I’m doing okay right now, but I never know when a bad period is going to start. If that does happen, I don’t want to feel like I have to right or market or do whatever. I also need some time to relax and recharge, and I’d prefer that writing remain fun for me.

In the meantime, I’ll keep writing. By the time I do decide to self-publish, I’ll probably have a lot of material ready.

If anyone is really interested in what I’m writing (and I do plan to update my blog more regularly with writing-related stuff, books reviews, and such), I’m always happy to have alpha and beta readers take a look at my books.

Writing Progress

I’ve spent the last three days doing a lot of writing on my first draft of The Winds of Time (book 4 of World in Chains). In the last three days, I’ve written about 10,000 words. It has been nice to get back into the flow of writing, and I’m feeling more confident about my chances of success in self-publishing, as I mentioned in my last post.

Right now, The Winds of Time (the final book in the series, I should add) is probably about three-fourths complete. I’ve finished parts I, II, and III, and now I’m writing the fourth and final part. If all goes according to plan, I should be finished with the book before the end of January. I should also send out a request for cover art for the series later this month, which will probably result in me releasing the book in the late spring or early summer. Depending on how long it takes me to edit each book, I’d expect the next three to follow over the course of the next year.

While I’m editing those, I will get back to work on my other two ongoing series. I will probably start with Sunweaver because I’ve already finished one book in the series and started on the second. I expect Sunweaver to be a trilogy, though it could be four books if I find I have enough material.

There’s also my third series, The God War. I’ve written the first book, which I’m titling Song of Shara for the moment. It’s more of a gunpowder fantasy, and a story I’m really excited about. I need to get more information about the stories onto my website here because I don’t think it’s doing me any favors right now.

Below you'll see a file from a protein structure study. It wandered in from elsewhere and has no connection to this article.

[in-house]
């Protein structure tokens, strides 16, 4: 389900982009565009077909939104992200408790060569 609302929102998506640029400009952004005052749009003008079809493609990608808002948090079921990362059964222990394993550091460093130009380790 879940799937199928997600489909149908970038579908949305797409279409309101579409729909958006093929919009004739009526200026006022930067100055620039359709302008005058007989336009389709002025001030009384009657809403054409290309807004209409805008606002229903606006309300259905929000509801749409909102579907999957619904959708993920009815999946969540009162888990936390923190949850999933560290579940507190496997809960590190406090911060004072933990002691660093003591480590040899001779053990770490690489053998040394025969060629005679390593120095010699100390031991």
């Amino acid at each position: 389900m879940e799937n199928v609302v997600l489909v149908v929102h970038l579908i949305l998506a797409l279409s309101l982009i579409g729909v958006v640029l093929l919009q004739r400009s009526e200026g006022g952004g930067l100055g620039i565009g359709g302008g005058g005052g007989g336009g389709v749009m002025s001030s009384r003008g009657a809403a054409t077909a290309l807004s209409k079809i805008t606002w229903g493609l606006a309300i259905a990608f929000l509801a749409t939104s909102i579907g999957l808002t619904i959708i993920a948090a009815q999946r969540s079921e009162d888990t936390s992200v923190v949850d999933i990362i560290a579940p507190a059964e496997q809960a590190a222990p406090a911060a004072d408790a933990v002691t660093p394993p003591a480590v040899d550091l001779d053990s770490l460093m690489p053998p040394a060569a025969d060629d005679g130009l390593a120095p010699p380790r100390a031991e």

Any books in these two series will most likely be released after I finish the entire series. This may occur before or after I finish publishing World in Chains. It all depends on how much time school and work suck up.

Thanks for reading. I hope to get some more concrete updates on here soon.

Defining initial success in self-publishing.

I recently made the decision not to go with self-publishing for the moment, and like always, I’m doubting that decision. Part of it, I think, is the expectations I’m placing on myself. I’m looking at authors who are finding success in self-publishing, and I think of all the work I’ll have to do to get to that point.

But perhaps I’m not using the right measuring stick. I’m not saying I should abandon my big goals, but perhaps if I make my goal simply to earn back the money I’m putting in, then it may be a lot more conducive to me taking the plunge.

Self-publishing is very rarely a ticket to great money, but it is a chance to make some income while giving readers the chance to read your books. That’s what I should focus on now. I’m tired of my stories languishing on the computer. They deserve readers.

But then I wonder if I should give trade publishing another chance. At the end of the day, though, I’m a bit of a control freak by nature. The idea of having complete control over the product I put out there is appealing. Even the marketing, although it may be a bit outside my comfort zone, is a chance to experiment.

After all, self-publishing is still very much an experiment for every author. There’s no magic bullet that works for everyone. For some, it’s writing a lot of books very quickly. For others, it’s becoming very involved with fans on social media. Then there are those who just put the book out there and readers somehow find it.